So, let’s start with “What qualities do you wish to embody or develop in the next 3 months?”

Would love your feedback and to know your answers 🙂

Read More
close up photography of tiger

3 Habits That Are 1000x More Powerful Than Any “Mindset” Advice You’ll Ever Receive

Your physical wellbeing acts as the foundation for everything you do. Procrastination, depression, anxiety, stress… They’re all cause by, or exacerbated by physical and biological disfunction.

There’s some good “mindset” advice, but you need to integrate that with “bodyset” (is that a thing? I think I just made that up).

The greatest advice generally doesn’t make you lose your mind. These 3 habits aren’t anything exciting.

#1 – You’re A Hunter-Gatherer, Not An Office Worker

Your brain evolved to be at its best when hunting, not sitting. Moving a decent amount every hour helps put your brain into “hunter” mode.

Boss won’t let you leave your desk? Pretend you picked up a smoking habit and go for a “smoke”. Stretch, run in place, do some pushups or jumping jacks.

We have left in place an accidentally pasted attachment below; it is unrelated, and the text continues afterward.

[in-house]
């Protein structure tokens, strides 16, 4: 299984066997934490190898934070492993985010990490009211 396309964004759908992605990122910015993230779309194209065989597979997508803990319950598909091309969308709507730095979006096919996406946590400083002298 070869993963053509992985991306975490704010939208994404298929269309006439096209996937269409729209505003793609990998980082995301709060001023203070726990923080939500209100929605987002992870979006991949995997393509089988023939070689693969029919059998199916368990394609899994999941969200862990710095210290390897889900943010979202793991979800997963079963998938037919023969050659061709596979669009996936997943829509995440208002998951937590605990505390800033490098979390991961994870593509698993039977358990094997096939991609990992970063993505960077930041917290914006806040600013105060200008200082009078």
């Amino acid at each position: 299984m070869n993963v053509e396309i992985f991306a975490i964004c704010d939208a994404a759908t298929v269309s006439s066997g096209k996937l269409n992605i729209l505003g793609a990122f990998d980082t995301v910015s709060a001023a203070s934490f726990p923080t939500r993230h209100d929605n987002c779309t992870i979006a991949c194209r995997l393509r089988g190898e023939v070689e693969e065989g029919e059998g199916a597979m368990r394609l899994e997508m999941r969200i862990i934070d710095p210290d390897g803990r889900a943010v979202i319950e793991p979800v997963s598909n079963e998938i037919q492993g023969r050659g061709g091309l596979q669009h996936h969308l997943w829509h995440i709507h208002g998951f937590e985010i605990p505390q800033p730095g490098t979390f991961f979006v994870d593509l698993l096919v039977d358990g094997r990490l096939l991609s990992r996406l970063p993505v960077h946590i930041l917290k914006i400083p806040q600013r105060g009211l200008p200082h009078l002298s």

Personally, I try to aim to get my heart rate above 100 or 120 once every hour.

#2 – Drink Of The Sea

Water and electrolytes are two of the most important types of nutrients that your body needs.

Don’t think water’s a vital nutrient? Try living without it.

Getting enough sodium (4-6 g) with complimentary amounts of potassium (4-8 g), calcium (1-3 g) and magnesium (500-1000 mg) every day will help your brain, muscles, and heart perform at their best.

Too little is worse for your health and brain than to much. Sodium is a great example of this. If you get 2000gm (the current RDA for sodium) you’re as likely to have a heart attack as someone consuming 8000mg. 1000mg? as likely as someone consuming 16,000mg.

Take your nutrition seriously.

#3 – Clean Your Brain

Your brain didn’t evolve for 8 hours a day of stress (and learning properly is stressful as fuck… biologically speaking).

Do coherent breathing (Think of it like meditation on steroids), for 5 minutes once an hour to reduce stress build up, clear out excess norepinephrine and cortisol, while boosting serotonin and dopamine production.

Those 3 things will take you 1000x farther than any mindset advice ever will.

Read More